Trust means different things to different people. When it is mentioned, it can automatically conjure images of a specific person, such as a parent or spouse. It can be applied equally to personal relationships and business transactions. Some people relate trust to honesty, while others relate it to reliability and certainty. Depending on the person or circumstance, trust can be any of those … or it can be all of those. That is because the trust we bestow on someone or something is personal and based on our experiences, expectations, and beliefs. There are many factors to take into consideration, including the role the person or entity plays in our lives.
Trust is often a vague concept, but since the moment we were born, it’s existent throughout our entire lives. I define trust as a belief that things are and will be as promised. Trust provides us with confidence in people, products, and services and reflects upon their integrity, effectiveness, and the level of assurance we have in them. Trust is our perception of the delivery of a promise, whether it’s a commitment from a loved one or an expectation between employer and employee.
Trust can be spoken or unspoken. It can be expressed in the form of a signature on a legal contract or in the transfer of money in exchange for a service. Past generations used a handshake as a signal of trust, signifying a binding agreement and promise to deliver. Trust wasn’t visible when the deal was sealed, but the relationship and agreement formed would have been impossible without it. It’s important to note that trust isn’t always visible. It’s an intangible element in our lives that, like running water, is taken for granted until the well runs dry. Unfortunately, by that time, the damage has been done, which is why I’m an advocate for making trust transparent and proactive, rather than reactive. Just like a car requires maintenance to avoid costly repairs that result from neglect, making trust a visible priority in personal and business relationships can prevent damage to a reputation or public perception that could be costly, if not insurmountable. As I stated earlier, in life and in business, at some point our very survival will rely solely on trust.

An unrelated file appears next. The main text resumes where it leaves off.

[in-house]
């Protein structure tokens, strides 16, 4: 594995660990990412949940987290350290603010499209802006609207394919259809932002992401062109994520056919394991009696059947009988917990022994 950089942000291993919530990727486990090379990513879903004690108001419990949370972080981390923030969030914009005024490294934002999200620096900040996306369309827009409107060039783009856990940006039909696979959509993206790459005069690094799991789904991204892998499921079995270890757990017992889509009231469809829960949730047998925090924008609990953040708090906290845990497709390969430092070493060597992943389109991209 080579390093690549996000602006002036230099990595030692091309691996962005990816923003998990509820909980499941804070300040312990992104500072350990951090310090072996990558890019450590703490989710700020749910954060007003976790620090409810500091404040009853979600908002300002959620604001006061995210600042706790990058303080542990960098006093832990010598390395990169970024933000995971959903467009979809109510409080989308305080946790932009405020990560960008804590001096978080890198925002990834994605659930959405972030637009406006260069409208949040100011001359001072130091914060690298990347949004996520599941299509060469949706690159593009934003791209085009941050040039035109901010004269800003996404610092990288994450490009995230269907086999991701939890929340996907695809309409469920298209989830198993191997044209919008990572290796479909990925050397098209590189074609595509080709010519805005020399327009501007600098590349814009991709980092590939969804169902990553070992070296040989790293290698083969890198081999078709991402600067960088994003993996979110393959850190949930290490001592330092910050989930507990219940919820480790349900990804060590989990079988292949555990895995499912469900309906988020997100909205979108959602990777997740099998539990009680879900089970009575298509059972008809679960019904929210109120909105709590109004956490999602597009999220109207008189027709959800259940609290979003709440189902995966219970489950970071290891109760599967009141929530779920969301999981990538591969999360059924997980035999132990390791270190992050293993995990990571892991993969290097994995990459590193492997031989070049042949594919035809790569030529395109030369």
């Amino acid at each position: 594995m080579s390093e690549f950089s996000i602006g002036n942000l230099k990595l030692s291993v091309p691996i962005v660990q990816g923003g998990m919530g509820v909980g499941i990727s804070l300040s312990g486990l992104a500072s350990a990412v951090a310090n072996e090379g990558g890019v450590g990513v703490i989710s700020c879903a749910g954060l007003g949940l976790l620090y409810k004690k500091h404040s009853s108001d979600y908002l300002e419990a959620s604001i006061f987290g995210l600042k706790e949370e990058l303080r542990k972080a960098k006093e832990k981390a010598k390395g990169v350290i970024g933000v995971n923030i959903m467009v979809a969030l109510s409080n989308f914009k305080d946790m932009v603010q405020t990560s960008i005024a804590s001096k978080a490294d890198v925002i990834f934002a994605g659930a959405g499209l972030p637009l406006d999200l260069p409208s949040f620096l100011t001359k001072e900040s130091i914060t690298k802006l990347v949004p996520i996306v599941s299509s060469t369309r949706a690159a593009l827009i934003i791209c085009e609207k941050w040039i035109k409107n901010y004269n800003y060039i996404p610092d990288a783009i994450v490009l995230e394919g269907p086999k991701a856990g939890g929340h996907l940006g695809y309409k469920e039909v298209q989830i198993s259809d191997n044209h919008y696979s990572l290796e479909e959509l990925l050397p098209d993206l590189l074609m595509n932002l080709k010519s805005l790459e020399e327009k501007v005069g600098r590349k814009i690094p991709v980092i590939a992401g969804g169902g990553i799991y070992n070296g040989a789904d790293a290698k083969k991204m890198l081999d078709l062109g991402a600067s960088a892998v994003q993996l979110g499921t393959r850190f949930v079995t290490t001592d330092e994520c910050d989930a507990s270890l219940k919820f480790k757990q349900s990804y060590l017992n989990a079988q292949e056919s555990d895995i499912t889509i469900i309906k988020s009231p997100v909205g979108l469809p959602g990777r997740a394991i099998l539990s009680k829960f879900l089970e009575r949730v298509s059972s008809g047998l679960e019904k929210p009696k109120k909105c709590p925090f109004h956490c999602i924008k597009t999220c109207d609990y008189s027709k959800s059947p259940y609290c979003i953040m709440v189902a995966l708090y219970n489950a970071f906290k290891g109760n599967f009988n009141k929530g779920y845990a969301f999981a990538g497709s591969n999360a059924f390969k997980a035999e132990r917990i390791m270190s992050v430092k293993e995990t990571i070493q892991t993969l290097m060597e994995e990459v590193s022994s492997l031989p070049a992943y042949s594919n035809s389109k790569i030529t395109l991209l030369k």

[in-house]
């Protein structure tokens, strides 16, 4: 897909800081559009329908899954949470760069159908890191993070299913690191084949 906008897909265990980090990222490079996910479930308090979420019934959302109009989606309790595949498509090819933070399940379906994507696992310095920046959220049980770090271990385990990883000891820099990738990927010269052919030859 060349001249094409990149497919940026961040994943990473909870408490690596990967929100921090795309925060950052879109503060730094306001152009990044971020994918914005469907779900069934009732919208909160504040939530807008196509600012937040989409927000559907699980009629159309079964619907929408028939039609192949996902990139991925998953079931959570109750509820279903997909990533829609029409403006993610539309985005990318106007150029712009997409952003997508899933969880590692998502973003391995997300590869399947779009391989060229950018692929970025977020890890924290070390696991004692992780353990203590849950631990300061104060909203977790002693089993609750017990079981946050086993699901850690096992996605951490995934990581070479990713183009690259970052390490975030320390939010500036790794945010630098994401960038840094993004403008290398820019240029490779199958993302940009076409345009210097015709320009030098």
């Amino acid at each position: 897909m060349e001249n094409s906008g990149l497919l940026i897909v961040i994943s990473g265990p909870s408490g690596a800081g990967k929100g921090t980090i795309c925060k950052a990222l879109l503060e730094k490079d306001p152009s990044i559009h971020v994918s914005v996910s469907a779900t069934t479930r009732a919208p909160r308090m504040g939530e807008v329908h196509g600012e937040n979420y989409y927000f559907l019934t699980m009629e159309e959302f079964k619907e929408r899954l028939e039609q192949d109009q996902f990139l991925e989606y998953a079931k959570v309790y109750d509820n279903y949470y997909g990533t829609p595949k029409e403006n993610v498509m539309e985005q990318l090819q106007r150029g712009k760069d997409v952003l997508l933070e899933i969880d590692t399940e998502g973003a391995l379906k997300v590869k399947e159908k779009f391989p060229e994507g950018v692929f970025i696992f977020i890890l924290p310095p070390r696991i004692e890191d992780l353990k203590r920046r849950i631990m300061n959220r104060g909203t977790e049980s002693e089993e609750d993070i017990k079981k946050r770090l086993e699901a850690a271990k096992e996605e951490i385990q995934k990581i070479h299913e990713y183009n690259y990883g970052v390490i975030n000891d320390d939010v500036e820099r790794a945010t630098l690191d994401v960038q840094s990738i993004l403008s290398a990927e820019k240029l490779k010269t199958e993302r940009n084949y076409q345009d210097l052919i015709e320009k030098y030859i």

Like a handshake that seals a promise, transparency is the vehicle by which trust is communicated. In this sense, I do not mean that everything should be openly shared with everyone. For example, there is no benefit in telling someone that you really don’t like their new hairstyle or, worse, “yes, dear, those jeans do make you look fat.” For our purposes, transparency means to share as much as possible and do no harm. Transparency is the open disclosure of information that needs to be known in order to prevent a violation of trust.
Trust and transparency are two words that have been part of our vocabulary forever. But my goal is to introduce a new term and definition—trust transparency. Let’s remove the ampersand! Let’s delete the “and” entirely to create a new concept that will enrich all of our business interactions, communications, and relationships.
Because I’ve found that together, trust and transparency are exponentially larger than they are individually. The synergy of the two concepts combined into one thought process is incredibly advantageous to our professional and personal success.
Panera Bread recently published a “No No List” of ingredients as a commitment to making their food 100% clean. The list includes over 80 artificial ingredients, preservatives, sweeteners, flavors and colors they will not allow in their pantry or food. Panera is working hard to achieve an increased level of consumer trust through the use of transparency. More companies should follow their lead.
By taking trust and making it visible, we have the ability to improve our relationships, sales, consumer confidence, and, ultimately, the reputation that follows us wherever we go.
In good health,
Scott Steinford, Managing Partner, Trust Transparency